PROVIDENCE, RI, November 2021 /PRNewswire/ — EpiVax, Inc. (“EpiVax”) announces the publication of three papers focusing on malaria vaccine efficacy, part of a collaboration with Leidos, the University of Georgia Center for Vaccines and Immunology, the University of Oxford’s Jenner Institute, and Sanofi Pasteur’s VaxDesign Campus.  The work was supported by the Office of Infectious Diseases, Bureau for Global Health, U.S. Agency for International Development (, under the terms of the Malaria Vaccine Development Program (MVDP) Contract AID-OAA-C-15-00071, for which Leidos, Inc. was the prime contractor.

“Identification, Selection and Immune Assessment of Liver Stage CD8 T Cell Epitopes From Plasmodium falciparum“ in Frontiers in Immunology. May 2021.

This study validated novel antigens and identified novel functional HLA Class I T cell epitopes in liver and blood stages of malaria. These new epitopes have potential for inclusion in future, more effective, vaccine designs.

“Bridging Computational Vaccinology and Vaccine Development Through Systematic Identification, Characterization, and Downselection of Conserved and Variable Circumsporozoite Protein CD4 T Cell Epitopes From Diverse Plasmodium falciparum Strains“ in Frontiers in Immunology. June 2021.

Current malaria vaccines have varying effectiveness across Plasmodium falciparum variants. EpiVax developed an in silico model to identify HLA-restricted Class II epitopes in PfCSP (Plasmodium falciparum circumsporozoite protein), the main target of vaccine developers. The team identified novel epitopes and epitope clusters that could be used in future PfCSP vaccine designs to achieve broader effectiveness across malarial strains.

“Identification and Immune Assessment of T Cell Epitopes in Five Plasmodium falciparum Blood Stage Antigens to Facilitate Vaccine Candidate Selection and Optimization“ in Frontiers in Immunology. July 2021.

In this study, EpiVax was tapped by Leidos to conduct in silico T cell epitope prediction, for both HLA Class I and Class II epitopes in malaria vaccine blood stage antigens. The in silico predictions were subsequently used to inform ex vivo assessment by University of Oxford scientists, who confirmed the EpiVax in silico binding predictions.

“EpiVax provided analysis that was essential to the success of these studies, identifying potentially important epitopes in each of the antigens,” said Dr. Kenneth Tucker, principal life scientist at Leidos.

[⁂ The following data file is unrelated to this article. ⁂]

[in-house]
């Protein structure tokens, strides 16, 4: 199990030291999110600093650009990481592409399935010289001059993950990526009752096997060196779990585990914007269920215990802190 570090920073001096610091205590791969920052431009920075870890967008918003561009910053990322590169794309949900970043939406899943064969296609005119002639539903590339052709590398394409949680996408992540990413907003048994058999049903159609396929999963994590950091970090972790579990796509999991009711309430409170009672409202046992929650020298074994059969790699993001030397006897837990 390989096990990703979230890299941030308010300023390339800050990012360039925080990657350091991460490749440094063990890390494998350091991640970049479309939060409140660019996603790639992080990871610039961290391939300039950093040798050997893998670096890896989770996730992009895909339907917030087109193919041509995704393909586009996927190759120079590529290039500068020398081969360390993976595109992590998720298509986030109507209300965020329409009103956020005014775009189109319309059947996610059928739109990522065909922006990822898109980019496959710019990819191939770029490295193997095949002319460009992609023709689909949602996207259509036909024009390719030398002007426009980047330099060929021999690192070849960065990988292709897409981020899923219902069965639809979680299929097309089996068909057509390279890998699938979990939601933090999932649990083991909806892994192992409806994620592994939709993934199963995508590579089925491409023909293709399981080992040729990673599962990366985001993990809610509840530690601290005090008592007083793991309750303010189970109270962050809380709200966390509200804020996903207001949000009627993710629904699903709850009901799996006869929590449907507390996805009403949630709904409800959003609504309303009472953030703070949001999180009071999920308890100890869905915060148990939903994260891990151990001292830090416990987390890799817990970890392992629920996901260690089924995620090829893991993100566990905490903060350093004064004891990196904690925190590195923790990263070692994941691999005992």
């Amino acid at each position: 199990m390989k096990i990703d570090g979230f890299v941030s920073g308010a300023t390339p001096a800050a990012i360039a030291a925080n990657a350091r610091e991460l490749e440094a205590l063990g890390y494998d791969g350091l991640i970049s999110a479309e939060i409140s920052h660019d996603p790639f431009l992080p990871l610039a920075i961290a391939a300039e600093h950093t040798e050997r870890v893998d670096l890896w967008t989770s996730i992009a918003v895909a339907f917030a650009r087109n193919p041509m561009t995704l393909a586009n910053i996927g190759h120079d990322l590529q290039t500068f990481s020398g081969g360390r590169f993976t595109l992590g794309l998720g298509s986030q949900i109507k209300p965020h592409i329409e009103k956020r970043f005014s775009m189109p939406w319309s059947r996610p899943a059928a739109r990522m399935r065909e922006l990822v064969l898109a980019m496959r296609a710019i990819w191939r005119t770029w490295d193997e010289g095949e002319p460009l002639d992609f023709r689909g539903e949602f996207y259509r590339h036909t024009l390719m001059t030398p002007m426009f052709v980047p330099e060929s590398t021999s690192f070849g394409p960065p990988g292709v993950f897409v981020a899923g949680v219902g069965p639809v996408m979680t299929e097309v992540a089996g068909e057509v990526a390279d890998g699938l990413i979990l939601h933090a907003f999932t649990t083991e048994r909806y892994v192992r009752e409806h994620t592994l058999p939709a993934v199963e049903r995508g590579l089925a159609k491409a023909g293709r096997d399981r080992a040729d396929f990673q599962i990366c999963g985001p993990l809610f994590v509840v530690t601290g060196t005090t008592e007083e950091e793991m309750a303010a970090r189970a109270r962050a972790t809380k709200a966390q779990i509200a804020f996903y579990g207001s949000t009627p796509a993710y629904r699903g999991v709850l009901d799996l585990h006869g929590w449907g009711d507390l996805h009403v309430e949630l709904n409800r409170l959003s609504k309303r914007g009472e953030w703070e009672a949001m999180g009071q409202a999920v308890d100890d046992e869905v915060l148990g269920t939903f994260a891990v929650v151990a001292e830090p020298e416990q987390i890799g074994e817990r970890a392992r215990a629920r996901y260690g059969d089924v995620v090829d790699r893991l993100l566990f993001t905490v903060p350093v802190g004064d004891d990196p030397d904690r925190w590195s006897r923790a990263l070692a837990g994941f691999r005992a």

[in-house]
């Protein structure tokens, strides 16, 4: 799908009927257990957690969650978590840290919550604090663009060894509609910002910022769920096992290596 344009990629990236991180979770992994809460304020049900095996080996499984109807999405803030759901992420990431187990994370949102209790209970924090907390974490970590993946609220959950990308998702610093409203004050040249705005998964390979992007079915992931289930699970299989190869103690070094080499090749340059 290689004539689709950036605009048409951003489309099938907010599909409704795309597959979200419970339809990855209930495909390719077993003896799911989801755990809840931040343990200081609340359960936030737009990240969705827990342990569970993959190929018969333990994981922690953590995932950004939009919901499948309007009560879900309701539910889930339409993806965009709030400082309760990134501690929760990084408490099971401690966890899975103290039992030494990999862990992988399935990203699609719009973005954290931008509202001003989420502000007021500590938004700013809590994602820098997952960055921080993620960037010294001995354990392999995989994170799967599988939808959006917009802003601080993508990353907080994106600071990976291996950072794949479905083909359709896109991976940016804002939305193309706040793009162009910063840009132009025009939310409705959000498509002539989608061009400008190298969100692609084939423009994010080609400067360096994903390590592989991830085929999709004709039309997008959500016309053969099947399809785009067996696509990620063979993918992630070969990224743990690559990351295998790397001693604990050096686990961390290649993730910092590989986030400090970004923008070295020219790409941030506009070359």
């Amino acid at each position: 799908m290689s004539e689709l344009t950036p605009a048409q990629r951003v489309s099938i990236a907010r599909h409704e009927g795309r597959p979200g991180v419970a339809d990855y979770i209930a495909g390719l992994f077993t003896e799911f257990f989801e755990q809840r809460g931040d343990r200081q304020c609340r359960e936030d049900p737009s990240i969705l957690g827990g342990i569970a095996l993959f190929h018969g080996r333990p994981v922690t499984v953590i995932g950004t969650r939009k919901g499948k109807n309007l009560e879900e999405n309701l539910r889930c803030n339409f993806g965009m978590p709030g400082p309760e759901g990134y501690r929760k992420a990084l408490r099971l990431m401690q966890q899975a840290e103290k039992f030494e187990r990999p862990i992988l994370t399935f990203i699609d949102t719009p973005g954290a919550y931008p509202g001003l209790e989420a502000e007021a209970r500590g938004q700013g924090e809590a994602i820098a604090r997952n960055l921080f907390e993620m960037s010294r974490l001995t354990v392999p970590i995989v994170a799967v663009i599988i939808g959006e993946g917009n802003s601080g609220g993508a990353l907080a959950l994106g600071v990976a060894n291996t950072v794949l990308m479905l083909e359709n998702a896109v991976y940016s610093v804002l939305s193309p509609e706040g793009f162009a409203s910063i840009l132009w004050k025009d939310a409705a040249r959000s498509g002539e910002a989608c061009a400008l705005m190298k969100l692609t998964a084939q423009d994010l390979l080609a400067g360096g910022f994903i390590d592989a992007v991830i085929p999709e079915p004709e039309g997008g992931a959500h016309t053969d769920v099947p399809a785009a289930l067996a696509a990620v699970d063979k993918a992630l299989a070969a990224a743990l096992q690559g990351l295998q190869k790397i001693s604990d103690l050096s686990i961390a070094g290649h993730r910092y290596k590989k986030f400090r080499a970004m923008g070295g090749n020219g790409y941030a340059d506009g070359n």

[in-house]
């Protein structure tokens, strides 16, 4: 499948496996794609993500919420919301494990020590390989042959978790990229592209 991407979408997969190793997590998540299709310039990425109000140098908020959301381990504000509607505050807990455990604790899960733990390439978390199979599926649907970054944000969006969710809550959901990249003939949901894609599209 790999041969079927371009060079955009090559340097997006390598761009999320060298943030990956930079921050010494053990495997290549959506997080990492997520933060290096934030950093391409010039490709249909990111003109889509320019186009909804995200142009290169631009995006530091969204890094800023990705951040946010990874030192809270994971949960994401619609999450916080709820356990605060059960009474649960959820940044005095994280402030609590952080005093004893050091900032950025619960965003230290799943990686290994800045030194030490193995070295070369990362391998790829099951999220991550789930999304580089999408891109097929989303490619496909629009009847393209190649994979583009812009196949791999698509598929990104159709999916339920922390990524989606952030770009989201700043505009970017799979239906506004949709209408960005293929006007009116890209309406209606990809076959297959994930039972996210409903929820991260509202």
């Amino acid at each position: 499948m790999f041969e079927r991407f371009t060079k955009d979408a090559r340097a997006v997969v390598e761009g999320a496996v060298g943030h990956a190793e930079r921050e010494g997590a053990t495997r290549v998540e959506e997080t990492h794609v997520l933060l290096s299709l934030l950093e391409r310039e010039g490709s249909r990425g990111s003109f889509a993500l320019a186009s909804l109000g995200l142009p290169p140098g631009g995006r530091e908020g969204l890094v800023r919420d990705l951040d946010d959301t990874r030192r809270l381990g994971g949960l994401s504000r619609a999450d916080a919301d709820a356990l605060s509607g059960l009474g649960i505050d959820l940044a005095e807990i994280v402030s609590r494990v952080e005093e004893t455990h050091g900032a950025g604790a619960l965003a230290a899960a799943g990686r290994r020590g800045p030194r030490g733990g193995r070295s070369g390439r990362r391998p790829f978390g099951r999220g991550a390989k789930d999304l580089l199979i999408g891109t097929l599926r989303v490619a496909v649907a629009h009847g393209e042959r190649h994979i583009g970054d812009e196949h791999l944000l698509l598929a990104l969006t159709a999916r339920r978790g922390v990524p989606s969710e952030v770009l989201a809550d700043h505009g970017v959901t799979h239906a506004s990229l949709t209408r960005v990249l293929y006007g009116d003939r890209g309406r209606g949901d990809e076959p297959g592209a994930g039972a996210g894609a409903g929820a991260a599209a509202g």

EpiVax leveraged several different in silico tools across this project. iVAX, the flagship vaccine design platform analyzes conserved target protein sequences for binding affinity to Class I or Class II HLA alleles. JanusMatrix is a proprietary algorithm useful for assessing homology or “humanness” of vaccine antigens, a possible sign of an unwanted immunosuppressive response. iTEM allows researchers to focus on individual do

About Leidos

Leidos is a Fortune 500® technology, engineering, and science solutions and services leader working to solve the world’s toughest challenges in the defense, intelligence, civil, and health markets. The company’s 43,000 employees support vital missions for government and commercial customers. Headquartered in Reston, Va., Leidos reported annual revenues of approximately $12.30 billion for the fiscal year ended January 1, 2021. For more information, visit

About EpiVax:

EpiVax is a biotechnology company with expertise in T cell epitope prediction, immune modulation, and rapid vaccine design. EpiVax’s immunogenicity screening toolkits for therapeutics and vaccines, ISPRI and iVAX, are employed in advancing the research of a global roster of companies.

About the United States Agency for International Development (USAID) Malaria Vaccine Development Program (MVDP):
USAID’s mission is to partner to end extreme poverty and promote resilient, democratic societies while advancing our security and prosperity. The MVDP is housed in the Malaria Division of the Office of Infectious Diseases of USAID’s Bureau for Global Health. Initiated in 1965 in response to the end of the first malaria eradication era, the MVDP has worked with a variety of partners to contribute early research on the circumsporozoite protein, as well as more recent efforts to advance blood-stage and liver-stage vaccine approaches.  Its mission is to develop and introduce malaria vaccines to protect vulnerable populations in the developing world. For further information, please visit The opinions expressed in the publications are those of the authors and do not necessarily reflect the views of the U.S. Agency for International Development.

For more information about EpiVax, visit

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Source: EpiVax, Inc.